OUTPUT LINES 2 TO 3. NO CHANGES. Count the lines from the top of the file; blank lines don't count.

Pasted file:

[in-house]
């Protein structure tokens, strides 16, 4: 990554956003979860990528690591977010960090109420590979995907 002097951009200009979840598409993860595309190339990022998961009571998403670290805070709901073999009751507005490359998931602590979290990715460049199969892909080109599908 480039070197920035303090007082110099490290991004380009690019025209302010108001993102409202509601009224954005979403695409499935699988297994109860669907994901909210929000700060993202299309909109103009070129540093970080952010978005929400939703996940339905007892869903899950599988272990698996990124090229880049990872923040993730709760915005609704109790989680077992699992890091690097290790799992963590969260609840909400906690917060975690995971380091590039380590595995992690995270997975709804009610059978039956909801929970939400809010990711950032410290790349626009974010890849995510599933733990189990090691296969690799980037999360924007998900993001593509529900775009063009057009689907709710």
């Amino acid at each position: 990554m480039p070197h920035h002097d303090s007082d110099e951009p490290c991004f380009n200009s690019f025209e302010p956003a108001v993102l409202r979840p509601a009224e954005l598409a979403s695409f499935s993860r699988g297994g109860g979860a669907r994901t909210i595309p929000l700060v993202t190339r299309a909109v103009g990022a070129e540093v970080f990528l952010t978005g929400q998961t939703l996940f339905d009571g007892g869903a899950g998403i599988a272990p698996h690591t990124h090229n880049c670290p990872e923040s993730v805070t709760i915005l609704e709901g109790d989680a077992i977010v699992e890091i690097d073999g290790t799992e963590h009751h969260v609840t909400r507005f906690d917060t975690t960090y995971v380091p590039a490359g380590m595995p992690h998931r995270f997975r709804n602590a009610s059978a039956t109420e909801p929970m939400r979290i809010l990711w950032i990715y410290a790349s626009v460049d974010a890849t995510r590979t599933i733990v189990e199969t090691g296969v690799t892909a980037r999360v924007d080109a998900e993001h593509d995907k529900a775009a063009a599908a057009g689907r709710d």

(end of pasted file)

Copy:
């Protein structure tokens, strides 16, 4: 990554956003979860990528690591977010960090109420590979995907 002097951009200009979840598409993860595309190339990022998961009571998403670290805070709901073999009751507005490359998931602590979290990715460049199969892909080109599908 480039070197920035303090007082110099490290991004380009690019025209302010108001993102409202509601009224954005979403695409499935699988297994109860669907994901909210929000700060993202299309909109103009070129540093970080952010978005929400939703996940339905007892869903899950599988272990698996990124090229880049990872923040993730709760915005609704109790989680077992699992890091690097290790799992963590969260609840909400906690917060975690995971380091590039380590595995992690995270997975709804009610059978039956909801929970939400809010990711950032410290790349626009974010890849995510599933733990189990090691296969690799980037999360924007998900993001593509529900775009063009057009689907709710």
């Amino acid at each position: 990554m480039p070197h920035h002097d303090s007082d110099e951009p490290c991004f380009n200009s690019f025209e302010p956003a108001v993102l409202r979840p509601a009224e954005l598409a979403s695409f499935s993860r699988g297994g109860g979860a669907r994901t909210i595309p929000l700060v993202t190339r299309a909109v103009g990022a070129e540093v970080f990528l952010t978005g929400q998961t939703l996940f339905d009571g007892g869903a899950g998403i599988a272990p698996h690591t990124h090229n880049c670290p990872e923040s993730v805070t709760i915005l609704e709901g109790d989680a077992i977010v699992e890091i690097d073999g290790t799992e963590h009751h969260v609840t909400r507005f906690d917060t975690t960090y995971v380091p590039a490359g380590m595995p992690h998931r995270f997975r709804n602590a009610s059978a039956t109420e909801p929970m939400r979290i809010l990711w950032i990715y410290a790349s626009v460049d974010a890849t995510r590979t599933i733990v189990e199969t090691g296969v690799t892909a980037r999360v924007d080109a998900e993001h593509d995907k529900a775009a063009a599908a057009g689907r709710d």